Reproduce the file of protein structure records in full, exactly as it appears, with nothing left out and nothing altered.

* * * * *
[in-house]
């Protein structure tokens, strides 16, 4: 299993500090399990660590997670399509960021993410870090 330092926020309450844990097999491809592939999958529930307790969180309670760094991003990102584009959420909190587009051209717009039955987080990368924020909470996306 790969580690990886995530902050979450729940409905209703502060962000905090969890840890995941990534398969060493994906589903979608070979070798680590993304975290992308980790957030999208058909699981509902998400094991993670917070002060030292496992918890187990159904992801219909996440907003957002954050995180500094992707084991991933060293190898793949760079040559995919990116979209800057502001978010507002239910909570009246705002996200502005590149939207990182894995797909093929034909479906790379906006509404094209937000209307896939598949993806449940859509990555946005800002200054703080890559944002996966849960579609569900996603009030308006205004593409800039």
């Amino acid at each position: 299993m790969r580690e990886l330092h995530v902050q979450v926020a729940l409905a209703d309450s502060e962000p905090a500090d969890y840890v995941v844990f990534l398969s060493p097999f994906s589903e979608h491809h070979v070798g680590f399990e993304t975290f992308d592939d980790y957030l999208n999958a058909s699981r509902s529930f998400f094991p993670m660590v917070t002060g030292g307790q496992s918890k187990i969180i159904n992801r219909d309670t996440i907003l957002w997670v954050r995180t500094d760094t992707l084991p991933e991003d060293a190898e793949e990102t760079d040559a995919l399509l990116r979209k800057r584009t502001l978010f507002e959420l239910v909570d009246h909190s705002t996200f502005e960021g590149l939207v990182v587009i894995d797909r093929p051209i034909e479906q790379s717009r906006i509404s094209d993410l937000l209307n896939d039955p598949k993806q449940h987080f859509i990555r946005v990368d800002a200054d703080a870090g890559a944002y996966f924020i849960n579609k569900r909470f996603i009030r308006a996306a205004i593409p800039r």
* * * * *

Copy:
[in-house]
């Protein structure tokens, strides 16, 4: 299993500090399990660590997670399509960021993410870090 330092926020309450844990097999491809592939999958529930307790969180309670760094991003990102584009959420909190587009051209717009039955987080990368924020909470996306 790969580690990886995530902050979450729940409905209703502060962000905090969890840890995941990534398969060493994906589903979608070979070798680590993304975290992308980790957030999208058909699981509902998400094991993670917070002060030292496992918890187990159904992801219909996440907003957002954050995180500094992707084991991933060293190898793949760079040559995919990116979209800057502001978010507002239910909570009246705002996200502005590149939207990182894995797909093929034909479906790379906006509404094209937000209307896939598949993806449940859509990555946005800002200054703080890559944002996966849960579609569900996603009030308006205004593409800039």
């Amino acid at each position: 299993m790969r580690e990886l330092h995530v902050q979450v926020a729940l409905a209703d309450s502060e962000p905090a500090d969890y840890v995941v844990f990534l398969s060493p097999f994906s589903e979608h491809h070979v070798g680590f399990e993304t975290f992308d592939d980790y957030l999208n999958a058909s699981r509902s529930f998400f094991p993670m660590v917070t002060g030292g307790q496992s918890k187990i969180i159904n992801r219909d309670t996440i907003l957002w997670v954050r995180t500094d760094t992707l084991p991933e991003d060293a190898e793949e990102t760079d040559a995919l399509l990116r979209k800057r584009t502001l978010f507002e959420l239910v909570d009246h909190s705002t996200f502005e960021g590149l939207v990182v587009i894995d797909r093929p051209i034909e479906q790379s717009r906006i509404s094209d993410l937000l209307n896939d039955p598949k993806q449940h987080f859509i990555r946005v990368d800002a200054d703080a870090g890559a944002y996966f924020i849960n579609k569900r909470f996603i009030r308006a996306a205004i593409p800039r």